Mary Stuart - tails you lose


"You seem to know our miseries alright"

A coin toss is naturally a game of chance and so the odds of getting the same side twice in a row are just as high as getting heads and then tails (or maybe not, but I'm not researching probability theory on Wikipedia to pretend that I know). What I'm trying to say is that I went back a week later and I got Williams as Elizabeth and Stevenson as Mary again and so my plans of having two different reviews went kaput!

Here's the review I did write.

CD Review: Derek Jacobi and Anne Reid and Michael Ball and Alfie Boe

"Shall we dance?
'I thought you'd never ask!'"

Though Derek Jacobi and Anne Reid and Michael Ball and Alfie Boe could form a weirdly intriguing supergroup, it's actually two separate CDs that they've released in pairs. Last Tango In Halifax co-stars Derek Jacobi and Anne Reid have their gently swinging You Are The Best Thing... That Ever Has Happened To Me and powerhouse belters Michael Ball and Alfie Boe and come Together for a booming musical theatre extravaganza.

Recorded with the Jason Carr Quartet, You Are The Best Thing... is exactly how you'd imagine an album by two such national treasures would play out. Standards like 'The Way You Look Tonight' and 'I Wish I Were In Love Again' rub shoulders with lesser known tracks (to me at least) like 'I May Be Wrong (but I Think You're Wonderful), and 'You Haven't Changed At All' and the mood is one of exquisitely tailored classiness.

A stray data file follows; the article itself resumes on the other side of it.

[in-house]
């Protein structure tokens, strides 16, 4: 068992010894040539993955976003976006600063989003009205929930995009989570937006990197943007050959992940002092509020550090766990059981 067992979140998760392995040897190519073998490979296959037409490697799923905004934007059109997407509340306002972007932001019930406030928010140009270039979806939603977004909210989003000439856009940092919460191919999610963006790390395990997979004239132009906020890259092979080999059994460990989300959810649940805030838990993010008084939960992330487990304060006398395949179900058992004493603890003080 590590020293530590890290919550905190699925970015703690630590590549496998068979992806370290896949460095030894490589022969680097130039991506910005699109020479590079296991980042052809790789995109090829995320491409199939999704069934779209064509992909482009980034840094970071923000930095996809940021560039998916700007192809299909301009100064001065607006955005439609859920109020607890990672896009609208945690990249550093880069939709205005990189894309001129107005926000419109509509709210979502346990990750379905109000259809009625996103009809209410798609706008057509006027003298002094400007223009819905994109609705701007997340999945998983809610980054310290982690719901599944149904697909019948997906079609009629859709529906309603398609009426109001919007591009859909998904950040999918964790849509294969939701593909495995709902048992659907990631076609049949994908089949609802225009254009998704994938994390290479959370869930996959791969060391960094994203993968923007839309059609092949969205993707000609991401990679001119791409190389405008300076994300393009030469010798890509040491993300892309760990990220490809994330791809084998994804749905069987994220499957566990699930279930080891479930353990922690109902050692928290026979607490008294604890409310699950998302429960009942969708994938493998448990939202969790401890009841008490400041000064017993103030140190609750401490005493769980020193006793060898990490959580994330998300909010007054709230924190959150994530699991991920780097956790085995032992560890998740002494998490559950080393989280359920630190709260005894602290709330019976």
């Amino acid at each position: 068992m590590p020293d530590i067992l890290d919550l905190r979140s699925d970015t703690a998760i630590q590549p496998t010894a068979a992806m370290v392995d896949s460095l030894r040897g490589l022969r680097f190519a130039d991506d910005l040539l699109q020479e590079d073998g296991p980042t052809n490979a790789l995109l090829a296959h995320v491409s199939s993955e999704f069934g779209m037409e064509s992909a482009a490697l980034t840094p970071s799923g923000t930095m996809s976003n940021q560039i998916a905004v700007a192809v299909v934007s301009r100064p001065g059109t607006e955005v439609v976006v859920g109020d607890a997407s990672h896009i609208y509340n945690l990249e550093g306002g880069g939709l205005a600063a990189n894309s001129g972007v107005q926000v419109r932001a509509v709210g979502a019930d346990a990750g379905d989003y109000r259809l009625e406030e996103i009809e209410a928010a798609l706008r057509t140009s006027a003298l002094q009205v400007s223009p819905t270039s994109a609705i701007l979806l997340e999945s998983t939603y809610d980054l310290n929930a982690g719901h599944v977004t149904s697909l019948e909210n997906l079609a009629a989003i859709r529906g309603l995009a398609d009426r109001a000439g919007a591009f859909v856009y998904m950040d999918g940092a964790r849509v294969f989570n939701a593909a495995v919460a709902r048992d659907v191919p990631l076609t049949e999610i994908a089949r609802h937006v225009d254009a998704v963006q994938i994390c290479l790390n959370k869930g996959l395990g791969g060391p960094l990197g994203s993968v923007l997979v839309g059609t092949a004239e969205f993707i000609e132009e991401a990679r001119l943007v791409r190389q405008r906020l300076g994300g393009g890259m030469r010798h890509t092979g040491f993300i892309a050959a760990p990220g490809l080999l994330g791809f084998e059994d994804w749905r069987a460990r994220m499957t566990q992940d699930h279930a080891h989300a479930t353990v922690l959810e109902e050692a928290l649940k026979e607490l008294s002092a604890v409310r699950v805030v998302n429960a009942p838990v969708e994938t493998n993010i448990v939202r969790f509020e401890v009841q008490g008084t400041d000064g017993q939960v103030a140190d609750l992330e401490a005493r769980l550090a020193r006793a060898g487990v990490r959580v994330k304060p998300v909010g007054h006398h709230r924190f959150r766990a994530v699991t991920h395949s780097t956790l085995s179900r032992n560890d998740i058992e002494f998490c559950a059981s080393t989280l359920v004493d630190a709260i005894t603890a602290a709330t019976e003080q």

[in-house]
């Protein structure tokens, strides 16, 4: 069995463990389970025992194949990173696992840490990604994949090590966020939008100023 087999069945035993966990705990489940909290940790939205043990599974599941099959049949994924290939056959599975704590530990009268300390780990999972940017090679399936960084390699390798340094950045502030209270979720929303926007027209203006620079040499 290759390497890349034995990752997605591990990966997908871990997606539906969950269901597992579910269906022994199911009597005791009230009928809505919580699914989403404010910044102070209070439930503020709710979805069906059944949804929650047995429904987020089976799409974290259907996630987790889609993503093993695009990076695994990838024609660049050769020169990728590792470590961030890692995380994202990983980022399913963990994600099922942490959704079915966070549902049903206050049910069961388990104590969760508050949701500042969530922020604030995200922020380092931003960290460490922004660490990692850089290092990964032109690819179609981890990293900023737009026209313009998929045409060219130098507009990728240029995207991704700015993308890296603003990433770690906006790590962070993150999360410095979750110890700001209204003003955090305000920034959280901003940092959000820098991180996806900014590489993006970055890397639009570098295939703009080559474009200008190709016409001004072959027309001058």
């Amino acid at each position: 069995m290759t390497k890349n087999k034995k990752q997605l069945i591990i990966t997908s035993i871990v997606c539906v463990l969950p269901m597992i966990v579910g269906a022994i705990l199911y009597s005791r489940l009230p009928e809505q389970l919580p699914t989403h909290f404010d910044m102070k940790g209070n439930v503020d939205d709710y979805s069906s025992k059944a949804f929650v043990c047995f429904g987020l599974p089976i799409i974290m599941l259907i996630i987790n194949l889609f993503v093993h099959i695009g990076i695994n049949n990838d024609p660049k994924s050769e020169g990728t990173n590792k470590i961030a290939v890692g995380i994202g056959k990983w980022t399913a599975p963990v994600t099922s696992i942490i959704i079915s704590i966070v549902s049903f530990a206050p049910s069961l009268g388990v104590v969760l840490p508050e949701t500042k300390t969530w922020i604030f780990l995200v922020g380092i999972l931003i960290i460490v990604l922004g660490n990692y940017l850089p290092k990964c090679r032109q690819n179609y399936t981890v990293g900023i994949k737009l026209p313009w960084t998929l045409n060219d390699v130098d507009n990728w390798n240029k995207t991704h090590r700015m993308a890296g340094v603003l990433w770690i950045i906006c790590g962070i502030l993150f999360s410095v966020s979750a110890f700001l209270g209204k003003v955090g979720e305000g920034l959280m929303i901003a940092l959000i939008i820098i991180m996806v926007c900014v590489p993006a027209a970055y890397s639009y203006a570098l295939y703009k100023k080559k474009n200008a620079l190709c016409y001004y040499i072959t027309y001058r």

Monday, 14 November 2016

Review: School of Rock, New London

"Wreck your room and rip your jeans.
Show ‘em what rebellion means"

The 2003 Jack Black-starring film School of Rock was a big success, trading off its stock talent show plot device with genuine rock music credentials in a soundtrack full of the likes of AC/DC, Led Zeppelin and The Doors. So it was a little bit of a surprise to find that Andrew Lloyd-Webber decided to adapt it into an original musical - his version of rock is certainly not the same as that espoused by Dewey Finn, School of (Pop-)Rock perhaps.

But one sticky moment aside (where a snippet of Stevie Nicks' Edge of Seventeen sits awkwardly alongside a rock ballad 'Where Did the Rock Go?' exposing the contrast between the two kinds of rock), this School of Rock is a cheerily appealing slice of musical theatre. And with a seemingly endless role call of talented youngsters who, as we're reminded at the beginning and the end of the show, play all their own instruments live, shows off a wealth of emerging British musical theatre talent.

Cast of School of Rock continued

Cast of School of Rock continued

Cast of School of Rock continued

Cast of School of Rock continued

News - Women Centre Stage: Power Play Festival begins

Monday 14th November sees the launch of the Women Centre Stage: Power Play Festival at Hampstead Theatre and The Actors Centre. Produced by Sphinx Theatre Company and Joanna Hedges, Women Centre Stage exists to promote, advocate for and inspire women in the arts and has developed and commissioned a wide range of new work which uniquely brings together a diverse array of women characters far from the margins into centre stage.

This is the second year of Women Centre Stage and the festival features a range of workshops and creative comings-together which will culminate in the Performance Day on Sunday 20th November which will feature seven programmes throughout the day. This will include opportunities to see emerging work from new and established writers, plays commissioned from last year's festival, and see four playwrights respond the headlines of the day in writing a new play each in 24 hours. 
“What will we say at the Women Centre Stage Festival? Enough of being backgrounded. The world will just have to get used to our stronger presence in every walk of life and art. I’m happy to be part of that conversation.” 
Dame Janet Suzman.